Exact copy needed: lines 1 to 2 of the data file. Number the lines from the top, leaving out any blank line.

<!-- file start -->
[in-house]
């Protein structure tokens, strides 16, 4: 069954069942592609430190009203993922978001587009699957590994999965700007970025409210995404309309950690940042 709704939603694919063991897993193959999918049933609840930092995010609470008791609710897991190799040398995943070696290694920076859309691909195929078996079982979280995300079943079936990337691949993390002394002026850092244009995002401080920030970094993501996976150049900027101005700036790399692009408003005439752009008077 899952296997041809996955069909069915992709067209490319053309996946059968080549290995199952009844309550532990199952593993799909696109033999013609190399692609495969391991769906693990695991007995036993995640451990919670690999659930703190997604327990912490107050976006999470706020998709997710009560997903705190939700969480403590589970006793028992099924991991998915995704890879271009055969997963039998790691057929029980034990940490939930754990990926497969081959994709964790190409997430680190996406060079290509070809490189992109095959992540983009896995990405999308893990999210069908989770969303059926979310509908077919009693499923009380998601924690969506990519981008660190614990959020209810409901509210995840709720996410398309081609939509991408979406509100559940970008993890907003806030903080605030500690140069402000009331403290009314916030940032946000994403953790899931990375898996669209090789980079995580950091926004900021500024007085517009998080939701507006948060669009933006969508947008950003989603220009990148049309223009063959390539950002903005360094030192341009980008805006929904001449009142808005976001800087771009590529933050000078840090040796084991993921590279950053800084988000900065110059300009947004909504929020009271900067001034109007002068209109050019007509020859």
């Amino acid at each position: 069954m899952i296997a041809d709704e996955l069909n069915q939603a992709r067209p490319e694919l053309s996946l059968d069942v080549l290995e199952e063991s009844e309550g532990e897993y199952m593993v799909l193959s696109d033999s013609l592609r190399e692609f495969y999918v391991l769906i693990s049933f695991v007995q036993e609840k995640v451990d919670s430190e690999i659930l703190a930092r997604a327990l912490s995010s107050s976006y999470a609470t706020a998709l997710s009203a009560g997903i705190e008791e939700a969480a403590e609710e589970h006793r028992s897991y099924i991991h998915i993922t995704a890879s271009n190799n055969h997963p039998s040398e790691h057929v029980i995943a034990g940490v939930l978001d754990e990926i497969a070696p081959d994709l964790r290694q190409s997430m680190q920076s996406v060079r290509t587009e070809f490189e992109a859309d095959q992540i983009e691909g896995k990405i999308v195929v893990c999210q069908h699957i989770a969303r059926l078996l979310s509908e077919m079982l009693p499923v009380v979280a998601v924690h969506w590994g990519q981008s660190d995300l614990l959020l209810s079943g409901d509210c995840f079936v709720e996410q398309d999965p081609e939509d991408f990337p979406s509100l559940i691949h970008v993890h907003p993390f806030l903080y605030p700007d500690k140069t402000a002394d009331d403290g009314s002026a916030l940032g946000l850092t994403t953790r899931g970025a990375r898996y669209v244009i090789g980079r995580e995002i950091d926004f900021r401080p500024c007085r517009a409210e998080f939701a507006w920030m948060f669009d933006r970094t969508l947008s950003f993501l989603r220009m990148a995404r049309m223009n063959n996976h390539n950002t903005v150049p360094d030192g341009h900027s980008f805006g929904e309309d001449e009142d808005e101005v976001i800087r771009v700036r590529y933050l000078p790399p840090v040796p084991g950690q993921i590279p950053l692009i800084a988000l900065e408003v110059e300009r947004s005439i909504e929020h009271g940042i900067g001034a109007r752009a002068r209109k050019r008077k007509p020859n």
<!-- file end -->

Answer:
[in-house]
């Protein structure tokens, strides 16, 4: 069954069942592609430190009203993922978001587009699957590994999965700007970025409210995404309309950690940042 709704939603694919063991897993193959999918049933609840930092995010609470008791609710897991190799040398995943070696290694920076859309691909195929078996079982979280995300079943079936990337691949993390002394002026850092244009995002401080920030970094993501996976150049900027101005700036790399692009408003005439752009008077 899952296997041809996955069909069915992709067209490319053309996946059968080549290995199952009844309550532990199952593993799909696109033999013609190399692609495969391991769906693990695991007995036993995640451990919670690999659930703190997604327990912490107050976006999470706020998709997710009560997903705190939700969480403590589970006793028992099924991991998915995704890879271009055969997963039998790691057929029980034990940490939930754990990926497969081959994709964790190409997430680190996406060079290509070809490189992109095959992540983009896995990405999308893990999210069908989770969303059926979310509908077919009693499923009380998601924690969506990519981008660190614990959020209810409901509210995840709720996410398309081609939509991408979406509100559940970008993890907003806030903080605030500690140069402000009331403290009314916030940032946000994403953790899931990375898996669209090789980079995580950091926004900021500024007085517009998080939701507006948060669009933006969508947008950003989603220009990148049309223009063959390539950002903005360094030192341009980008805006929904001449009142808005976001800087771009590529933050000078840090040796084991993921590279950053800084988000900065110059300009947004909504929020009271900067001034109007002068209109050019007509020859």